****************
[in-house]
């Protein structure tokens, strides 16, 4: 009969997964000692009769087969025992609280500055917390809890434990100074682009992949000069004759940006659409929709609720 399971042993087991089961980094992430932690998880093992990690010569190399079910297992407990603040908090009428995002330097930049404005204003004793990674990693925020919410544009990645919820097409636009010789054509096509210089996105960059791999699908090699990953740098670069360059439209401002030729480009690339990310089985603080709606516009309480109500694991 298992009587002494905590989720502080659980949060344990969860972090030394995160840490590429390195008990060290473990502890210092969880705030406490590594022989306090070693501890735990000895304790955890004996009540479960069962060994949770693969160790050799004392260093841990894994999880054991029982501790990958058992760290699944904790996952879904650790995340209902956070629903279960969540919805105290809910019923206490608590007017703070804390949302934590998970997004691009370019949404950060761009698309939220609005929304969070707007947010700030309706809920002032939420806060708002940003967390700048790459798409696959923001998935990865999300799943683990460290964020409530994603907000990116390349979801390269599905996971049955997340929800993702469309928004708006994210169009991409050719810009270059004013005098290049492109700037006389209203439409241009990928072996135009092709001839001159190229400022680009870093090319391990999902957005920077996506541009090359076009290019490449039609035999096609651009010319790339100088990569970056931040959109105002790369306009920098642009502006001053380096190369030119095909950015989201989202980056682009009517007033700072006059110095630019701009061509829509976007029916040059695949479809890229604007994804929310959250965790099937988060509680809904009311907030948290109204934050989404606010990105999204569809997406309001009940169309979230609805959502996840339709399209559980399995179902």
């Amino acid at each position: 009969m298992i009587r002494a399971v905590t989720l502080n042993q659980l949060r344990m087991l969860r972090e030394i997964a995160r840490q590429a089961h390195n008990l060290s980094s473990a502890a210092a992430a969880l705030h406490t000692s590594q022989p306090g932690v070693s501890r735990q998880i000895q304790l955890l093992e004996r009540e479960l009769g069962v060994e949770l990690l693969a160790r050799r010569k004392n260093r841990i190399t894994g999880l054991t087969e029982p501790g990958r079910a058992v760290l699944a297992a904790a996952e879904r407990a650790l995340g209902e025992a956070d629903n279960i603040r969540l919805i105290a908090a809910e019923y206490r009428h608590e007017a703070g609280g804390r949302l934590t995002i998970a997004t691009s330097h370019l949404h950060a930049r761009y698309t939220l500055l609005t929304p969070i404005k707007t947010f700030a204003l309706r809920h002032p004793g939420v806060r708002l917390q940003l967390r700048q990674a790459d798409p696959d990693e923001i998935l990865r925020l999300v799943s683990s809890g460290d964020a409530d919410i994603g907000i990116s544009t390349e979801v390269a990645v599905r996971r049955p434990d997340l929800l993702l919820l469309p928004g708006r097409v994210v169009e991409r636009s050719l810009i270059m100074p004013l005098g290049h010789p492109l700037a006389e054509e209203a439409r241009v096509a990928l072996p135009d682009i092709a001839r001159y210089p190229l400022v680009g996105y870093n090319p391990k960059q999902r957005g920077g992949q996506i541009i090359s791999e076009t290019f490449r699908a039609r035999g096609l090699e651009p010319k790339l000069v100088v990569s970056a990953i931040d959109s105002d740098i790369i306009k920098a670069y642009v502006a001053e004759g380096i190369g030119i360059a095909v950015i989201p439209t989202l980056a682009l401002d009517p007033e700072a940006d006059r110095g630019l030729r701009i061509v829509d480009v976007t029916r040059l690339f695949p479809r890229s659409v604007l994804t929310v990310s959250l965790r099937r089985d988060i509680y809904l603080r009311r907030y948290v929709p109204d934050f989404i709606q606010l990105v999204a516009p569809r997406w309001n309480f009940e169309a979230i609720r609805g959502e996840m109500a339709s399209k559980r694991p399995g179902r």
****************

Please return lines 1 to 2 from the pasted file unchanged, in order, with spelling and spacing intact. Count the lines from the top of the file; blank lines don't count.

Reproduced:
[in-house]
């Protein structure tokens, strides 16, 4: 009969997964000692009769087969025992609280500055917390809890434990100074682009992949000069004759940006659409929709609720 399971042993087991089961980094992430932690998880093992990690010569190399079910297992407990603040908090009428995002330097930049404005204003004793990674990693925020919410544009990645919820097409636009010789054509096509210089996105960059791999699908090699990953740098670069360059439209401002030729480009690339990310089985603080709606516009309480109500694991 298992009587002494905590989720502080659980949060344990969860972090030394995160840490590429390195008990060290473990502890210092969880705030406490590594022989306090070693501890735990000895304790955890004996009540479960069962060994949770693969160790050799004392260093841990894994999880054991029982501790990958058992760290699944904790996952879904650790995340209902956070629903279960969540919805105290809910019923206490608590007017703070804390949302934590998970997004691009370019949404950060761009698309939220609005929304969070707007947010700030309706809920002032939420806060708002940003967390700048790459798409696959923001998935990865999300799943683990460290964020409530994603907000990116390349979801390269599905996971049955997340929800993702469309928004708006994210169009991409050719810009270059004013005098290049492109700037006389209203439409241009990928072996135009092709001839001159190229400022680009870093090319391990999902957005920077996506541009090359076009290019490449039609035999096609651009010319790339100088990569970056931040959109105002790369306009920098642009502006001053380096190369030119095909950015989201989202980056682009009517007033700072006059110095630019701009061509829509976007029916040059695949479809890229604007994804929310959250965790099937988060509680809904009311907030948290109204934050989404606010990105999204569809997406309001009940169309979230609805959502996840339709399209559980399995179902």